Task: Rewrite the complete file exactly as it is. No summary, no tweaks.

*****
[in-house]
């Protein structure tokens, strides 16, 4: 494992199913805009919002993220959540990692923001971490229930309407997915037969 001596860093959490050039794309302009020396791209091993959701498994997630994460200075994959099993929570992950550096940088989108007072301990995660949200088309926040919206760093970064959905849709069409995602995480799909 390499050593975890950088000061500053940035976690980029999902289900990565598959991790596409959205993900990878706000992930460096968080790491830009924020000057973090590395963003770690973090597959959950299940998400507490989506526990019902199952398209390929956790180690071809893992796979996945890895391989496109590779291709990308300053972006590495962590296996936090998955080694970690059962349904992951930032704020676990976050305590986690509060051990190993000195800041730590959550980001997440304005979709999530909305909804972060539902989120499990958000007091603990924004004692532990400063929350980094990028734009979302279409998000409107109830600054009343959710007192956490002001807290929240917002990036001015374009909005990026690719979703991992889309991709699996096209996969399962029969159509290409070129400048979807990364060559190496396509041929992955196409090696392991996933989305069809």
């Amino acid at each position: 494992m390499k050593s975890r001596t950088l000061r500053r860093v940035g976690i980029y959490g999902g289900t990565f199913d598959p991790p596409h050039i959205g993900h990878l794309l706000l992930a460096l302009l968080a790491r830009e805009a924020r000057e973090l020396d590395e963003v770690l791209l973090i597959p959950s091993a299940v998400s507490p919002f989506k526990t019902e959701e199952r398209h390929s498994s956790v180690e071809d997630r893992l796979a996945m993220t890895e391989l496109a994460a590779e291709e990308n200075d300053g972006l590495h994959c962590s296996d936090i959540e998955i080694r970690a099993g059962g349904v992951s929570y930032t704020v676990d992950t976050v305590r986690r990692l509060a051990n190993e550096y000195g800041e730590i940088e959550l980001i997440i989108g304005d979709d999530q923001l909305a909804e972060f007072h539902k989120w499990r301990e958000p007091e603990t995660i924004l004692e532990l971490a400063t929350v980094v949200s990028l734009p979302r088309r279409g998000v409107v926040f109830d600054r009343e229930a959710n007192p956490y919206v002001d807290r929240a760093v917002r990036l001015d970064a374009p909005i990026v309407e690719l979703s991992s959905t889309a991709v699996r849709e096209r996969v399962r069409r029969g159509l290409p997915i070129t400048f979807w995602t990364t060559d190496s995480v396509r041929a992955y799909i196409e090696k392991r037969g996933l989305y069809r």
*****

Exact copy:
[in-house]
């Protein structure tokens, strides 16, 4: 494992199913805009919002993220959540990692923001971490229930309407997915037969 001596860093959490050039794309302009020396791209091993959701498994997630994460200075994959099993929570992950550096940088989108007072301990995660949200088309926040919206760093970064959905849709069409995602995480799909 390499050593975890950088000061500053940035976690980029999902289900990565598959991790596409959205993900990878706000992930460096968080790491830009924020000057973090590395963003770690973090597959959950299940998400507490989506526990019902199952398209390929956790180690071809893992796979996945890895391989496109590779291709990308300053972006590495962590296996936090998955080694970690059962349904992951930032704020676990976050305590986690509060051990190993000195800041730590959550980001997440304005979709999530909305909804972060539902989120499990958000007091603990924004004692532990400063929350980094990028734009979302279409998000409107109830600054009343959710007192956490002001807290929240917002990036001015374009909005990026690719979703991992889309991709699996096209996969399962029969159509290409070129400048979807990364060559190496396509041929992955196409090696392991996933989305069809």
């Amino acid at each position: 494992m390499k050593s975890r001596t950088l000061r500053r860093v940035g976690i980029y959490g999902g289900t990565f199913d598959p991790p596409h050039i959205g993900h990878l794309l706000l992930a460096l302009l968080a790491r830009e805009a924020r000057e973090l020396d590395e963003v770690l791209l973090i597959p959950s091993a299940v998400s507490p919002f989506k526990t019902e959701e199952r398209h390929s498994s956790v180690e071809d997630r893992l796979a996945m993220t890895e391989l496109a994460a590779e291709e990308n200075d300053g972006l590495h994959c962590s296996d936090i959540e998955i080694r970690a099993g059962g349904v992951s929570y930032t704020v676990d992950t976050v305590r986690r990692l509060a051990n190993e550096y000195g800041e730590i940088e959550l980001i997440i989108g304005d979709d999530q923001l909305a909804e972060f007072h539902k989120w499990r301990e958000p007091e603990t995660i924004l004692e532990l971490a400063t929350v980094v949200s990028l734009p979302r088309r279409g998000v409107v926040f109830d600054r009343e229930a959710n007192p956490y919206v002001d807290r929240a760093v917002r990036l001015d970064a374009p909005i990026v309407e690719l979703s991992s959905t889309a991709v699996r849709e096209r996969v399962r069409r029969g159509l290409p997915i070129t400048f979807w995602t990364t060559d190496s995480v396509r041929a992955y799909i196409e090696k392991r037969g996933l989305y069809r």